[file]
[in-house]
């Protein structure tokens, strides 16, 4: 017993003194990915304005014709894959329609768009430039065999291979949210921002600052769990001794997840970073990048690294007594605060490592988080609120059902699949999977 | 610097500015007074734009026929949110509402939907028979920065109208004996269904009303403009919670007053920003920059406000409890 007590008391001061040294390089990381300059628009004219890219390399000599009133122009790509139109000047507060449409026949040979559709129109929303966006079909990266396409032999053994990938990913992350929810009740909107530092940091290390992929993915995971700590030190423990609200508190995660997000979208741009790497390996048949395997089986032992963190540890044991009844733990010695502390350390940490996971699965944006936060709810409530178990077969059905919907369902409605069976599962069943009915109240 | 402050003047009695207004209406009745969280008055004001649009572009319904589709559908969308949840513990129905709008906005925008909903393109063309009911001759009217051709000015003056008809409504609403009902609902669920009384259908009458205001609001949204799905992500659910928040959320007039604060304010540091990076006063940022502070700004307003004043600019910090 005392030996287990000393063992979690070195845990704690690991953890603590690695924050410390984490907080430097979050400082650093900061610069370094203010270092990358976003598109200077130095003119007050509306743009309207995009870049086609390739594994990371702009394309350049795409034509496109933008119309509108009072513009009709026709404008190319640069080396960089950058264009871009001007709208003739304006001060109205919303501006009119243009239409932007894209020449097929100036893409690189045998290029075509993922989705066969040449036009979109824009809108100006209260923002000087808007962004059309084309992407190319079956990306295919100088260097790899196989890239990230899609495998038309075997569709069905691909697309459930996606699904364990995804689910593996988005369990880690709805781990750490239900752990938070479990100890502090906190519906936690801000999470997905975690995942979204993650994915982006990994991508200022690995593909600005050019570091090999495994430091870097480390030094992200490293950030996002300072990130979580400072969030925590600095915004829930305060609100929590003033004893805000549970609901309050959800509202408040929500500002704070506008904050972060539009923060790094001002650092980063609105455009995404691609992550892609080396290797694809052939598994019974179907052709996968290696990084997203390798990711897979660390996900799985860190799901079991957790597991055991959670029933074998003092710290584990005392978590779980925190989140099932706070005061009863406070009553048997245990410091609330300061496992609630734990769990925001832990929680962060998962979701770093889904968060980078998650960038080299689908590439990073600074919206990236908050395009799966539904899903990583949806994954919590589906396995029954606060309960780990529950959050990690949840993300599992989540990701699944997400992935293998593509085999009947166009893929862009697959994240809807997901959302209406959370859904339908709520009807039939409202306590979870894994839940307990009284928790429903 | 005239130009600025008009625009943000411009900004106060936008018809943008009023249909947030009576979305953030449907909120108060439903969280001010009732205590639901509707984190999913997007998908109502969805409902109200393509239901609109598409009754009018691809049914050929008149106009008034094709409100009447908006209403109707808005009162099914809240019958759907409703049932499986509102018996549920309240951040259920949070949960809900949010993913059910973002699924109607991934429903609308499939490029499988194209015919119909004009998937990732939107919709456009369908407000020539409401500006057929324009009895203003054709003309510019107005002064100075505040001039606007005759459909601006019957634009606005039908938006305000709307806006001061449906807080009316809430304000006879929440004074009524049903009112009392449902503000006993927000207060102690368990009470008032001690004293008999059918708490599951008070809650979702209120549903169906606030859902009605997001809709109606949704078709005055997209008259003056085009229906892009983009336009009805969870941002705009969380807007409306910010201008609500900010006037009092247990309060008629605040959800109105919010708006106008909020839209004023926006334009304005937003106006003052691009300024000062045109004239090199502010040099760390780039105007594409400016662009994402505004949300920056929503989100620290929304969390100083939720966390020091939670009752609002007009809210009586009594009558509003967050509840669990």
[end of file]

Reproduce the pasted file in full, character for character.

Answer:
[in-house]
């Protein structure tokens, strides 16, 4: 017993003194990915304005014709894959329609768009430039065999291979949210921002600052769990001794997840970073990048690294007594605060490592988080609120059902699949999977 | 610097500015007074734009026929949110509402939907028979920065109208004996269904009303403009919670007053920003920059406000409890 007590008391001061040294390089990381300059628009004219890219390399000599009133122009790509139109000047507060449409026949040979559709129109929303966006079909990266396409032999053994990938990913992350929810009740909107530092940091290390992929993915995971700590030190423990609200508190995660997000979208741009790497390996048949395997089986032992963190540890044991009844733990010695502390350390940490996971699965944006936060709810409530178990077969059905919907369902409605069976599962069943009915109240 | 402050003047009695207004209406009745969280008055004001649009572009319904589709559908969308949840513990129905709008906005925008909903393109063309009911001759009217051709000015003056008809409504609403009902609902669920009384259908009458205001609001949204799905992500659910928040959320007039604060304010540091990076006063940022502070700004307003004043600019910090 005392030996287990000393063992979690070195845990704690690991953890603590690695924050410390984490907080430097979050400082650093900061610069370094203010270092990358976003598109200077130095003119007050509306743009309207995009870049086609390739594994990371702009394309350049795409034509496109933008119309509108009072513009009709026709404008190319640069080396960089950058264009871009001007709208003739304006001060109205919303501006009119243009239409932007894209020449097929100036893409690189045998290029075509993922989705066969040449036009979109824009809108100006209260923002000087808007962004059309084309992407190319079956990306295919100088260097790899196989890239990230899609495998038309075997569709069905691909697309459930996606699904364990995804689910593996988005369990880690709805781990750490239900752990938070479990100890502090906190519906936690801000999470997905975690995942979204993650994915982006990994991508200022690995593909600005050019570091090999495994430091870097480390030094992200490293950030996002300072990130979580400072969030925590600095915004829930305060609100929590003033004893805000549970609901309050959800509202408040929500500002704070506008904050972060539009923060790094001002650092980063609105455009995404691609992550892609080396290797694809052939598994019974179907052709996968290696990084997203390798990711897979660390996900799985860190799901079991957790597991055991959670029933074998003092710290584990005392978590779980925190989140099932706070005061009863406070009553048997245990410091609330300061496992609630734990769990925001832990929680962060998962979701770093889904968060980078998650960038080299689908590439990073600074919206990236908050395009799966539904899903990583949806994954919590589906396995029954606060309960780990529950959050990690949840993300599992989540990701699944997400992935293998593509085999009947166009893929862009697959994240809807997901959302209406959370859904339908709520009807039939409202306590979870894994839940307990009284928790429903 | 005239130009600025008009625009943000411009900004106060936008018809943008009023249909947030009576979305953030449907909120108060439903969280001010009732205590639901509707984190999913997007998908109502969805409902109200393509239901609109598409009754009018691809049914050929008149106009008034094709409100009447908006209403109707808005009162099914809240019958759907409703049932499986509102018996549920309240951040259920949070949960809900949010993913059910973002699924109607991934429903609308499939490029499988194209015919119909004009998937990732939107919709456009369908407000020539409401500006057929324009009895203003054709003309510019107005002064100075505040001039606007005759459909601006019957634009606005039908938006305000709307806006001061449906807080009316809430304000006879929440004074009524049903009112009392449902503000006993927000207060102690368990009470008032001690004293008999059918708490599951008070809650979702209120549903169906606030859902009605997001809709109606949704078709005055997209008259003056085009229906892009983009336009009805969870941002705009969380807007409306910010201008609500900010006037009092247990309060008629605040959800109105919010708006106008909020839209004023926006334009304005937003106006003052691009300024000062045109004239090199502010040099760390780039105007594409400016662009994402505004949300920056929503989100620290929304969390100083939720966390020091939670009752609002007009809210009586009594009558509003967050509840669990």